You have some pretty good advice here.  FWIW, I am the nurse that wakes you up every few hours to see if you can still wiggle your toes.  Unfortunately, lami surgeries are all different.  Your post op experience will depend on how/what type damage has been done.  First off, you WILL have pain after surgery.  If the doc tells you different, you are being lied to.  Use analgesics  appropriately but understand that even with morphine, dilaudid, oxycotton/oxycodeine, etc you may still have pain.  Secondly, you may still have numbness and tingling that was there before surgery.  This may not go away.  Usually, the pain and numbness/tingling peak around 3 days post op and then decreases from there.  Don't lie in bed when you need to get up.  We try to get people up the night of surgery or the next morning.  Getting up may just be getting out of bed and pivoting to a bedside commode and a walk may just be to the bathroom.  It is just baby steps for the first few days.  Consider using analgesics prior to going to pt.  You will be more comfortable.  Finally, don't try to be a "tough guy" to the nurse/doc.  If you hurt tell someone.  If something changes in your ability to move or feel things tell someone.  It usually is not a bad surgery.  Most of our lamis are in and out in about 3-5 days.  Good luck and let me know if you have any questions.
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Dennis Watson
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« Reply #8 on: May 13, 2011, 09:18:15 PM »

You guys are putting the "scare" into future surgery patients..   I have to get C4-5 6-7 fused.   Being a small business owner makes thing worse.   

I have constant numbness in my fingers, pain up the shoulder.    All the years being a wrestling coach and turning the wrench for a living  has trashed my neck > a high speed rearend crash doesn't help things..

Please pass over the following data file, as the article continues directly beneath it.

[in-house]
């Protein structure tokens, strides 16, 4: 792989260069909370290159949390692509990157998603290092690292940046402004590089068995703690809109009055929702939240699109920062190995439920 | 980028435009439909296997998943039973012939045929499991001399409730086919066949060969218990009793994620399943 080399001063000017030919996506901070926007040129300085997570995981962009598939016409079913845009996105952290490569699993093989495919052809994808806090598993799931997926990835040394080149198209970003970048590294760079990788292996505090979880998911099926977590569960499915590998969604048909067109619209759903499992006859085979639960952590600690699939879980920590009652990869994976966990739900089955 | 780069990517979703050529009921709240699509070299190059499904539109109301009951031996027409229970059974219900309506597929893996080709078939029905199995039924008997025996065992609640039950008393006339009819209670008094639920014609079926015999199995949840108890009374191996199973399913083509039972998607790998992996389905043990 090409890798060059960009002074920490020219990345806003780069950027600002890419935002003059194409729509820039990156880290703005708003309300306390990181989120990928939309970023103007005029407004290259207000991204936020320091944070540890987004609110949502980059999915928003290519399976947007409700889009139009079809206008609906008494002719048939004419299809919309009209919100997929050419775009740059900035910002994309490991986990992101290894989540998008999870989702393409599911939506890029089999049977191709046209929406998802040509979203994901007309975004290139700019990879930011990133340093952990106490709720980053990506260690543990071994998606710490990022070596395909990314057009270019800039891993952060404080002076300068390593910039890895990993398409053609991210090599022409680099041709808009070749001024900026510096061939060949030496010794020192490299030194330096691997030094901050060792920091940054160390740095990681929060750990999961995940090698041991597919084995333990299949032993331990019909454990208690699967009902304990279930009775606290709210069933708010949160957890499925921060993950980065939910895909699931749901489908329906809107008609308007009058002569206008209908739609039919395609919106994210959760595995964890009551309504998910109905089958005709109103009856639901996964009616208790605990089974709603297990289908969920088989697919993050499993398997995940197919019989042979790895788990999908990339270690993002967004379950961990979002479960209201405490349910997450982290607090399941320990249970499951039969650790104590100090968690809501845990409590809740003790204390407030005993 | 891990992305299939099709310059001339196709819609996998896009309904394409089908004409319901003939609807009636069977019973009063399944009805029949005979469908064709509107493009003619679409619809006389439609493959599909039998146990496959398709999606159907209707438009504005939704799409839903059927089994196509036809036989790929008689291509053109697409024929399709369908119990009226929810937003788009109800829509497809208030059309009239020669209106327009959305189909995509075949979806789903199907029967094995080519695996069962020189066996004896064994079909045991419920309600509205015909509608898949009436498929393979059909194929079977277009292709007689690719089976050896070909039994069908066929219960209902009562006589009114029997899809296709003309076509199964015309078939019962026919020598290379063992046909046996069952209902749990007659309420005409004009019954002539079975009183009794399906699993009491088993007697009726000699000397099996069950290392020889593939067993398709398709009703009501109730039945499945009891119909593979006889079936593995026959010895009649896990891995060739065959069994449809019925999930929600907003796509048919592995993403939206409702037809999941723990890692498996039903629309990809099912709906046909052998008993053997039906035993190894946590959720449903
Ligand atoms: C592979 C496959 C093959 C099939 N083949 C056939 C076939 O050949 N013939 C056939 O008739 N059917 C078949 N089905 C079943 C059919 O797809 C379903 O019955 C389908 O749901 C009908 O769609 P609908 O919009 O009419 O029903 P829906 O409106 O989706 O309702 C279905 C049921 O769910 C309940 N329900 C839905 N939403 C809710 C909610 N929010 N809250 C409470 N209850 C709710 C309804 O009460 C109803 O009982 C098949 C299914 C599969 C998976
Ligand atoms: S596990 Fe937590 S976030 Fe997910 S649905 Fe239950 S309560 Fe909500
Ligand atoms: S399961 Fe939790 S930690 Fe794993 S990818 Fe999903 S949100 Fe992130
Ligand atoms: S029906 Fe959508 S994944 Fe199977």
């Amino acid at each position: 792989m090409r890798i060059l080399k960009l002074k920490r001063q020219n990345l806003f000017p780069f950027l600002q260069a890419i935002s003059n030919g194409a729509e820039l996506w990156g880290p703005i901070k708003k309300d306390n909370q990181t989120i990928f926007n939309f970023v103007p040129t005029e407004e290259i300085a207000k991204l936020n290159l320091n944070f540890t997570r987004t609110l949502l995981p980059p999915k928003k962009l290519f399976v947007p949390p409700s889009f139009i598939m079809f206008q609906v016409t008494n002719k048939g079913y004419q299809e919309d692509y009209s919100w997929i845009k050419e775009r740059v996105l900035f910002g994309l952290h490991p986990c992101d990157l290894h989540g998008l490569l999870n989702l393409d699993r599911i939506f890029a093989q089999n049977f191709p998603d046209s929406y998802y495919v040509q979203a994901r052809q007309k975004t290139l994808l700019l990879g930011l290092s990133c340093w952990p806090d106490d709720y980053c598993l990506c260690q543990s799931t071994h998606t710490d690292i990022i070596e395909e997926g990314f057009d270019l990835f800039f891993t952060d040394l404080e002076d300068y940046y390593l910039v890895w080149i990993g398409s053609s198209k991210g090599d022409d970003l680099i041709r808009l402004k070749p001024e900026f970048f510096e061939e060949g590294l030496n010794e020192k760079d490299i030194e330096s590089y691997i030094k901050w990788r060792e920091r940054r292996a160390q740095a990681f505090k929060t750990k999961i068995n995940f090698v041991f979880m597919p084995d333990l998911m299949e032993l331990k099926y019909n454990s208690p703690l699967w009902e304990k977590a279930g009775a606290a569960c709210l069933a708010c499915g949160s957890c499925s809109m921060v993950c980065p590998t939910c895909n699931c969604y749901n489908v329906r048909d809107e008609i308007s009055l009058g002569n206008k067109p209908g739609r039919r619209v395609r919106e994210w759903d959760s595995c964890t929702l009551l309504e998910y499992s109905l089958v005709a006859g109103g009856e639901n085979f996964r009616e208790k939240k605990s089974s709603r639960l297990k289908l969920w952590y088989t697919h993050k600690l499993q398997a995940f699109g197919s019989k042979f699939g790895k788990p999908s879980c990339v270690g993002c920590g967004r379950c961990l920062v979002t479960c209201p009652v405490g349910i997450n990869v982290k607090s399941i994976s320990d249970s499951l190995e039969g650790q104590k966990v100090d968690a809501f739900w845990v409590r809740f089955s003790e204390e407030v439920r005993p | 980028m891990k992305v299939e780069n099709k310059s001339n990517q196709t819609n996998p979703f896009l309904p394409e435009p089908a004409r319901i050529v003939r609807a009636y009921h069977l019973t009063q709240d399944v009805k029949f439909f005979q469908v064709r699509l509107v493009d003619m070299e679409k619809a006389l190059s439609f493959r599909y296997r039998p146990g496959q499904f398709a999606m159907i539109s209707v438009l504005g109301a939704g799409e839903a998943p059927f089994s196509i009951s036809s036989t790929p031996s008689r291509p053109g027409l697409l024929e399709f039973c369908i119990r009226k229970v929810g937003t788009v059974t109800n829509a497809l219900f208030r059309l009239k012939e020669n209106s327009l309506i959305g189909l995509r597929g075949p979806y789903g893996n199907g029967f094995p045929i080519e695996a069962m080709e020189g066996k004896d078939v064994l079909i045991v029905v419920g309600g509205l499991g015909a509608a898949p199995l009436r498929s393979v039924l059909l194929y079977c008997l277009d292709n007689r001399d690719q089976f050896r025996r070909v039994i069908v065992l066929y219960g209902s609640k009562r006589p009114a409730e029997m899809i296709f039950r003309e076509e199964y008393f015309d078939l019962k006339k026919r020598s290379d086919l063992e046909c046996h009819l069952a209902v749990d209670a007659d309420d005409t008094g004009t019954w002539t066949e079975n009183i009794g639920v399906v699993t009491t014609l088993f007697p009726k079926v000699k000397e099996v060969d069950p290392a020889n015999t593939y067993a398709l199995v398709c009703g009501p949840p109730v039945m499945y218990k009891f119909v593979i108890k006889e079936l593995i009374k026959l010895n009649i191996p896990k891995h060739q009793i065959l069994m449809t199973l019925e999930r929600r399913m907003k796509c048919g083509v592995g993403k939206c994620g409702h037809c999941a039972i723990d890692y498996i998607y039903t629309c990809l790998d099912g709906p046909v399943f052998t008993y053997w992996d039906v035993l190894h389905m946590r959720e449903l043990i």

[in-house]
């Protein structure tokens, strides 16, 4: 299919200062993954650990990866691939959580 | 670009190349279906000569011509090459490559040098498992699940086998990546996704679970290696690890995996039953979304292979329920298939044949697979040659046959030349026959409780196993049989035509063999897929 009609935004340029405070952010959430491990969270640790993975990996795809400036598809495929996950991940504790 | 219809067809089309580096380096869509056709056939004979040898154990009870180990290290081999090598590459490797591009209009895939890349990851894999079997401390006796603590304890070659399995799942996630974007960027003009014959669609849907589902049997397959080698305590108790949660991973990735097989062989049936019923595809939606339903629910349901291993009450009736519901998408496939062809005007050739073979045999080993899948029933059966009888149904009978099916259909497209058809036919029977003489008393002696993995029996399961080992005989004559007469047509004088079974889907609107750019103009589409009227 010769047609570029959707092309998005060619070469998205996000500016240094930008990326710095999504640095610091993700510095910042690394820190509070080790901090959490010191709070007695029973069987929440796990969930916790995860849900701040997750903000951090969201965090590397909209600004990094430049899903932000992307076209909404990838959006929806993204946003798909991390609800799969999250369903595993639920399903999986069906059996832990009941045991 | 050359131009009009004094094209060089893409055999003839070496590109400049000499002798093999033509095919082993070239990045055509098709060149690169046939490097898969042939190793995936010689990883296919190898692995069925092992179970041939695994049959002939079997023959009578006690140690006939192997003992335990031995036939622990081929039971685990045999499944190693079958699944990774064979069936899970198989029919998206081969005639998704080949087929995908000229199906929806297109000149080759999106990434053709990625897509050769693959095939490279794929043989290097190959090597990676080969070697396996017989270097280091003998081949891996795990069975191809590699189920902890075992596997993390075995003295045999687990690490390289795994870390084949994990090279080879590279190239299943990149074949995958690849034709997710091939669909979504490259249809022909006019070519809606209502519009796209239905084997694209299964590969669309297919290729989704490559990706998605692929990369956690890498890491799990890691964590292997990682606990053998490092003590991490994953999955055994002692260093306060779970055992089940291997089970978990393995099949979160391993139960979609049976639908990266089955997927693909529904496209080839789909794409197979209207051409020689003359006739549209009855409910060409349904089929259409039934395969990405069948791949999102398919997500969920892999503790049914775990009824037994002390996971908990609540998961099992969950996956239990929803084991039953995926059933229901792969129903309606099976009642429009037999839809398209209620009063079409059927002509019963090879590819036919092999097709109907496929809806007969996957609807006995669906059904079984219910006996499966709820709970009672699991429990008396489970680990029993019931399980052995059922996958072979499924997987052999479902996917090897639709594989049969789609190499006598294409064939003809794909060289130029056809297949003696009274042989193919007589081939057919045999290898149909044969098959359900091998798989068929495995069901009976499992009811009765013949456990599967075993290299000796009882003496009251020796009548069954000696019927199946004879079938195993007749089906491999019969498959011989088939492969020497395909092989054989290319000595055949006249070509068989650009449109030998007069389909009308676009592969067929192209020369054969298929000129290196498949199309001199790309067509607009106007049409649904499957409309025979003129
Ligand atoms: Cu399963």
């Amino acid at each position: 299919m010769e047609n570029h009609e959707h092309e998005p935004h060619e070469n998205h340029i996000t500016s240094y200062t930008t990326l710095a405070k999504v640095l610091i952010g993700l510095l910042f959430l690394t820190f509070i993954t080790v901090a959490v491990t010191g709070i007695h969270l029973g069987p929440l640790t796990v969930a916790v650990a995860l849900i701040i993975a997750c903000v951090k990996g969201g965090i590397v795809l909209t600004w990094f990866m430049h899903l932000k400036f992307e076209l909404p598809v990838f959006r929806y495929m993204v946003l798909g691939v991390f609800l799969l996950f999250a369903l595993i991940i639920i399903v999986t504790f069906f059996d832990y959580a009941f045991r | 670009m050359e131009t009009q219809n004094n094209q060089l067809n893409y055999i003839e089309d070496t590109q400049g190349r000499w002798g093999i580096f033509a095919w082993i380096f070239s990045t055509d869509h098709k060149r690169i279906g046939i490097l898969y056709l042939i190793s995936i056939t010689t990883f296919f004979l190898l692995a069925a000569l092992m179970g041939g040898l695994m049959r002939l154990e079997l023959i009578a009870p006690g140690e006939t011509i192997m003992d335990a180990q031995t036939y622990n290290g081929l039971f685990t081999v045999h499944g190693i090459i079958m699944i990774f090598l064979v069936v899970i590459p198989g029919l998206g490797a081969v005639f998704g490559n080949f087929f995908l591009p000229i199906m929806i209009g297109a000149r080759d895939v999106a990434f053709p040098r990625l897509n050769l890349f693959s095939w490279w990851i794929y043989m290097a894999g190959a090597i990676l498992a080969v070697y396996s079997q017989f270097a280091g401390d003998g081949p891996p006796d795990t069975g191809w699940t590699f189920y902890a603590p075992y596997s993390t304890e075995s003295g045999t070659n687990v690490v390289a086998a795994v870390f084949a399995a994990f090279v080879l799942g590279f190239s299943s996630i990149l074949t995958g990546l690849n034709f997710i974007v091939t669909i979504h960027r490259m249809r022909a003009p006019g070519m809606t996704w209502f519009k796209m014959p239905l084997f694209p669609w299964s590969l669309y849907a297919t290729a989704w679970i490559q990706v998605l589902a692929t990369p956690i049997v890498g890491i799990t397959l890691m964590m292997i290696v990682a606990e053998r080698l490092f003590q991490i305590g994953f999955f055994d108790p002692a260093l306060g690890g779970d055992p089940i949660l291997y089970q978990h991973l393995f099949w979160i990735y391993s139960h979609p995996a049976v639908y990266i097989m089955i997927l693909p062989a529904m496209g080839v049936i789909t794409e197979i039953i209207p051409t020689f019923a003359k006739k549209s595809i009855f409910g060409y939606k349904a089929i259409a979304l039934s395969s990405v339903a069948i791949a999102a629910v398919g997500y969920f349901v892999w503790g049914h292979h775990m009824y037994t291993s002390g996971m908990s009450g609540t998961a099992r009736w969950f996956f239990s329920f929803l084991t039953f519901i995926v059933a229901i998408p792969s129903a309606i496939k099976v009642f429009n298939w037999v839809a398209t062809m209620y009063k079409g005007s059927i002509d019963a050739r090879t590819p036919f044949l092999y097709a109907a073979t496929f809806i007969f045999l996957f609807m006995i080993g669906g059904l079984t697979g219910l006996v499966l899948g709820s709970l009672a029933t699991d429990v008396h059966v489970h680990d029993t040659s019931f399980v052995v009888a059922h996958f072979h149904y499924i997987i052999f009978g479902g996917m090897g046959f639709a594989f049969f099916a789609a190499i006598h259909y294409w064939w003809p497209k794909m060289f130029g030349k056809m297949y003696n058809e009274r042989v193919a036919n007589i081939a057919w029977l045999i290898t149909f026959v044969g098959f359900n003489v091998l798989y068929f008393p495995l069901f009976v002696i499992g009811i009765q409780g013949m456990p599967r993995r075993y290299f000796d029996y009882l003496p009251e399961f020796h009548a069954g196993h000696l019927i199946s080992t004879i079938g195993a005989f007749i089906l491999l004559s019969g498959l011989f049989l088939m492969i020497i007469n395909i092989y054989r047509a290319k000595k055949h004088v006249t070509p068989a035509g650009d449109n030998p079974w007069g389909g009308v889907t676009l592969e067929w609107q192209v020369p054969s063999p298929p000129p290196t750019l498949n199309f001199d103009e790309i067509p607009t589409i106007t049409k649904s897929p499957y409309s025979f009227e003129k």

This is a good thread..   My Doc told me that hes going to call the Sheriff to get me in!

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« Reply #9 on: May 13, 2011, 09:38:38 PM »

I'm not trying to scare anyone.  I've just seen too many people that have been told they would be "pain free after surgery."  If you stop and think about it, a surgeon has had to cut through several layers of muscle just to access the area and then nerve tissue is manipulated, areas of stenosis are opened up, hardware is installed, maybe rods, screws, cages, etc.  Surgery is not what you see on TV, it is much more involved and often more physical.  Hopefully, your surgeon has suggested other approaches like therapy before actually cutting on you.   You shouldn't be afraid of surgery, those guys do it every day.  Ask questions.  Find out how long it will be before your return to normal.  If you are  not comfortable with your doc, find a different one.  Good luck.
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Dennis Watson
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« Reply #10 on: May 13, 2011, 09:46:23 PM »

Zero,

This is a good thread....especially for you.  All the guess work is gradually falling away.  Did you get the part about "whatever was numb before you had the surgery will stay that way forever."  If you are numb or tingling anywhere you have impinged nerves.  You are loosing the ability to function in some way....motor or sense.  Get in there and "get'er done".  You snooze, you loose.  As a business man you have to appreciate that being out for a specified time is a better deal than doing it when driven and needing even more time to recover.  Then there is the wait till paralysis solves the problem for you and you can never get back in tghe saddle.